Brunnermeier, Markus K., and Ricardo Reis. A Crash Course on Crises. Princeton University Press, Forthcoming. Print.Abstract

The financial crises of the last twenty years brought new economic concepts into classrooms discussions. This article introduces undergraduate students and teachers to seven of these models: (i) misallocation of capital inflows, (ii) modern and shadow banks, (iii) strategic complementarities and amplification, (iv) debt contracts and the distinction between solvency and liquidity, (v) the diabolic loop, (vi) regional flights to safety, and (vii) unconventional monetary policy. We apply each of them to provide a full account of the euro crisis of 2010-12.

19-crashcourse.pdf brunnermeierreis-crashcourse-sec2.pptx brunnermeierreis-crashcourse-sec3.pptx brunnermeierreis-crashcourse-sec4.pptx brunnermeierreis-crashcourse-sec5.pptx brunnermeierreis-crashcourse-sec6.pptx brunnermeierreis-crashcourse-sec7.pptx brunnermeierreis-crashcourse-sec8.pptx
A Safe Asset Perspective for an Integrated Policy Framework
Brunnermeier, Markus K., Sebastian Merkel, and Yuliy Sannikov. “A Safe Asset Perspective for an Integrated Policy Framework”. The Asian Monetary Policy Forum: Insights for Central Banking. World Scientific Publishing Co Pte Ltd, 2021. Web. Publisher's VersionAbstract
Borrowing from Brunnermeier and Sannikov (2016, 2019) this policy paper sketches a policy framework for emerging market economies by mapping out the roles and interactions of  monetary policy, macroprudential policies, foreign exchange interventions, and capital controls. Safe assets are central in a world in which financial frictions, distribution of risk, and risk premia are important elements. The paper also proposes a global safe asset for a more self-stabilizing global financial architecture.
Brunnermeier, Markus K, and Yuliy Sannikov. “International Credit Flows and Pecuniary Externalities”. American Economic Journal: Macroeconomics 71 (2015): , 7, 1, 297-338. Print.Abstract

This paper develops a dynamic two-country neoclassical stochastic growth model with incomplete markets. Short-term credit flows can be excessive and reverse suddenly. The equilibrium outcome is constrained inefficient. First, an undercapitalized country borrows too much since each individual firm does not internalize that an increase in production capacity undermines their output price and thereby worsens their terms of trade. From an ex-ante perspective each firm undermines the natural \lq\lq{}terms of trade hedge.\rq\rq{} Second, sudden stops and fire sales lead to sharp price drops of illiquid physical capital, another pecuniary externality. The analysis also provides a full characterization of the endogenous volatility dynamics and welfare. Imposing capital controls or other domestic macro-prudential policy measures that limit short-term borrowing can improve welfare.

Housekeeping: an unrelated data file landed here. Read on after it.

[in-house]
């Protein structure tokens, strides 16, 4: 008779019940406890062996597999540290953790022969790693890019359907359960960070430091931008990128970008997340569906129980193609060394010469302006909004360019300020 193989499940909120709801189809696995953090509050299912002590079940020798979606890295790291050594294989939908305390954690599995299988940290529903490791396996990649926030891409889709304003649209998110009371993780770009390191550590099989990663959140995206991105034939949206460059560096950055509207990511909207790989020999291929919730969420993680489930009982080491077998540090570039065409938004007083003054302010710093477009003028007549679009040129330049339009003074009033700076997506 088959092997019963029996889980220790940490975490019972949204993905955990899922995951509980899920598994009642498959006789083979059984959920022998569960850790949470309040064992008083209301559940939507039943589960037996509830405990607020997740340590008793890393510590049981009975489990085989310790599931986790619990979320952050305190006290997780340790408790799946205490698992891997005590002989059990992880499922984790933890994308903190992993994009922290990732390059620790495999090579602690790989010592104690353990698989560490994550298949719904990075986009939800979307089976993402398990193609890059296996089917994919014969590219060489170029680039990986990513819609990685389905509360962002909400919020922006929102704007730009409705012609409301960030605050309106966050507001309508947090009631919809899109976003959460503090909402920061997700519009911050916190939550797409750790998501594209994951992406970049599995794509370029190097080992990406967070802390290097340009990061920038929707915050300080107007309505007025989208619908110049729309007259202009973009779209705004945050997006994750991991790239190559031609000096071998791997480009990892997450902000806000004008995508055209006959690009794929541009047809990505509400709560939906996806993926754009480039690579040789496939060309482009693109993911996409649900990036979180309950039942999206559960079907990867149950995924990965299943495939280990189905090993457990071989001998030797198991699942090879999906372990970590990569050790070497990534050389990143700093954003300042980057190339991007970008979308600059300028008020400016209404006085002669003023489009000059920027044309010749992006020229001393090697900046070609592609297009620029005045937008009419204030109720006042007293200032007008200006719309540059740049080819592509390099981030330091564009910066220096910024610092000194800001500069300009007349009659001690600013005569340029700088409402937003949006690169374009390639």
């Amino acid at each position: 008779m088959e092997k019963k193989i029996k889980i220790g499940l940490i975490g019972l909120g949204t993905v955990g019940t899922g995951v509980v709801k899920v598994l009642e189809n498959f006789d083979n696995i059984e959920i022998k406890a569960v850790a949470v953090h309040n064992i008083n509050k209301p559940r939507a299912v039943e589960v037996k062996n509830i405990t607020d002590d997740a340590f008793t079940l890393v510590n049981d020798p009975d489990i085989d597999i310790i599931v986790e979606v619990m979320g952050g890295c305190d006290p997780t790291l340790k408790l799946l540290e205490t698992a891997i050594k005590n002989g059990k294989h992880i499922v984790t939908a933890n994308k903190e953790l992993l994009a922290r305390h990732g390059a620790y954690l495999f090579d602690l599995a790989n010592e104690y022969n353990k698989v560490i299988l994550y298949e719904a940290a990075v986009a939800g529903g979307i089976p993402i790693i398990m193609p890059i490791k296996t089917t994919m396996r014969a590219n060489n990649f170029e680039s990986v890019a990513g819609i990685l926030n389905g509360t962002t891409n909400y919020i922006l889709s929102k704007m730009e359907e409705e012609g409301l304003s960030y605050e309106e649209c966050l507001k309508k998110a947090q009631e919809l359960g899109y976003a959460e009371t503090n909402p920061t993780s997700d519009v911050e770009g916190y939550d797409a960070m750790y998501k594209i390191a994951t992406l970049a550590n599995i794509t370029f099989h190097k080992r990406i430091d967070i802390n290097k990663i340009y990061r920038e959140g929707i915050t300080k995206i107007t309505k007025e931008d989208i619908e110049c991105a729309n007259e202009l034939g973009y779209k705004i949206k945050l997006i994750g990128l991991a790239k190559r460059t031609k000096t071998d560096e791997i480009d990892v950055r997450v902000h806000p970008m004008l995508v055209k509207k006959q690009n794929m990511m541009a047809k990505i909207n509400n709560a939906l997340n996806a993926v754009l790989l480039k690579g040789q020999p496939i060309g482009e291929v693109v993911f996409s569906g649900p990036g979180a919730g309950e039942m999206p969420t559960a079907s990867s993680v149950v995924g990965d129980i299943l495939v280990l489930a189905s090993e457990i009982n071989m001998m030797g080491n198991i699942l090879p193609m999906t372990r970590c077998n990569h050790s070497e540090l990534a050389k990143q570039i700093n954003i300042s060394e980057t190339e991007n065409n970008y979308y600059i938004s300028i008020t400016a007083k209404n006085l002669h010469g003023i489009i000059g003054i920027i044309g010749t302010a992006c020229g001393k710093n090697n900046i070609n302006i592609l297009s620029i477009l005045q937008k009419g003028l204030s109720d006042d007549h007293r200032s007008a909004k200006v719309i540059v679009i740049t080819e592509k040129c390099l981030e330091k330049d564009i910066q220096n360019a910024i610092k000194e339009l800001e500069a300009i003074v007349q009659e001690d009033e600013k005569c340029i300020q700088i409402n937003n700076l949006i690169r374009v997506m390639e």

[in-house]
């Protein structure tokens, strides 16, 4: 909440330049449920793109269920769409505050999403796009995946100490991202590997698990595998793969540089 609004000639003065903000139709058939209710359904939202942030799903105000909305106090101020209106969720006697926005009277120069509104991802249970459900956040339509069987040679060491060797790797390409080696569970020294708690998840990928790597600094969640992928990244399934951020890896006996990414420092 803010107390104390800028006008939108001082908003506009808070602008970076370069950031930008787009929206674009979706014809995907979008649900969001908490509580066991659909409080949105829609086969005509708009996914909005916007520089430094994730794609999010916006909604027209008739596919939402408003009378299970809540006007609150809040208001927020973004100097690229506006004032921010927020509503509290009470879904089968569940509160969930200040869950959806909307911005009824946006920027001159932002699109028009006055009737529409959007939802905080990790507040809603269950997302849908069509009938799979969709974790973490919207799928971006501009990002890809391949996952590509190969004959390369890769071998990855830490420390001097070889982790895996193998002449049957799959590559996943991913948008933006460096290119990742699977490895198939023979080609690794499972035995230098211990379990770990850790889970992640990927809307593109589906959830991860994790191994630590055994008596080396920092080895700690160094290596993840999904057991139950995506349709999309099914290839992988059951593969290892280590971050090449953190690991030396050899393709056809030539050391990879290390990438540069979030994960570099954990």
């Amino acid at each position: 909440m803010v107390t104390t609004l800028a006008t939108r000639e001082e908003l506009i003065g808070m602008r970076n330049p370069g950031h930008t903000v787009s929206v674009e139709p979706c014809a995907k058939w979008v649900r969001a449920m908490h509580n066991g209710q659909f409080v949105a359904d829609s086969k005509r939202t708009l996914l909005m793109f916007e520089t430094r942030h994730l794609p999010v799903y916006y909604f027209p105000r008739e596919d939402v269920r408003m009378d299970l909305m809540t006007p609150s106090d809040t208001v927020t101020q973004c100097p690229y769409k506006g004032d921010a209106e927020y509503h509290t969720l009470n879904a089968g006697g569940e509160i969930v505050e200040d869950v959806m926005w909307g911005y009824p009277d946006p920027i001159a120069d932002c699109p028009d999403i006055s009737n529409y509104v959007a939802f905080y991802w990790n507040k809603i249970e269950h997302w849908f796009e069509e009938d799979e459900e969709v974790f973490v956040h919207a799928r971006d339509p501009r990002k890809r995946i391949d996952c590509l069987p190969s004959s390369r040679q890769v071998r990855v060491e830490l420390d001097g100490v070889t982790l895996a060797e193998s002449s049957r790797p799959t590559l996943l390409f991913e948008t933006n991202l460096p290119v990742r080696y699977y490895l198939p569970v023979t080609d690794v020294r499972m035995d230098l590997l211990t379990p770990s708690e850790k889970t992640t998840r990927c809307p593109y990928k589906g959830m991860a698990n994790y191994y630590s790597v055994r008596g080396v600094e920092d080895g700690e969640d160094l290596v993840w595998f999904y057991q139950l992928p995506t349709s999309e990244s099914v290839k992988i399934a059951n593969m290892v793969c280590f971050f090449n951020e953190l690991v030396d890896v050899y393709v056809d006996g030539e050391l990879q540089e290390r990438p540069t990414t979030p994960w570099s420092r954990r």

InternationalCreditFlows.pdf InternationalCreditFlows_slides.pdf
Brunnermeier, Markus K. “Optimizing the Currency Area”. The Great Financial Crisis: Lesssons for Financial Stability and Monetary Policy 2010: , 14-22. Print. ECB Colloquium 2010.pdf slides.pdf
Brunnermeier, Markus K, Stefan Nagel, and Lasse H Pedersen. “Carry Trades and Currency Crashes”. Ed. Kenneth Rogoff, Michael Woodford, & Daron Acemoglu. NBER Macroeconomics Annual 2008 23 (2008): , 23, 313-347. Print.Abstract


carry_trades_currency_crashes_slides.pdf carry_trades_currency_crashes.pdf

Currency crash risk caused by sudden unwinding of carry trades may discourage speculators from taking on large enough positions to enforce UIP.

Brunnermeier, Markus K. “Contrasting Different Forms of Price Stickiness: An Analysis of Exchange Rate Overshooting and the Beggar Thy Neighbour Policy”. 1999: n. pag. Print.Abstract

This paper considers a two country economy similar to that in Obstfeld and Rogoff (1995). We build on their model by distinguishing between sticky retail prices, sticky wholesale prices and sticky wages. We find that conclusions about whether monetary shocks lead to exchange rate overshooting and spillovers on foreign production and consumption depend crucially on the form of price stickiness assumed in the economy. Sticky retail prices not only allow for a profitable Beggar Thy Neighbour Policy but also lead to exchange rate overshooting. Although the outcome is similar to the seminal work by Dornbusch (1976), the driving force in our model is quite different. With sticky retail prices, the exchange rate overshoots even though the interest rate parity may not even hold in equilibrium. These results are in sharp contrast to the outcomes under the sticky wholesale prices scenario wherein prices are fixed in the producers currency. Contrary to the spirit of the Beggar Thy Neighbour Policy, an unexpected money expansion benefits inhabitants in the other country as well. The interest rate parity always hold in equilibrium and there is no exchange rate overshooting.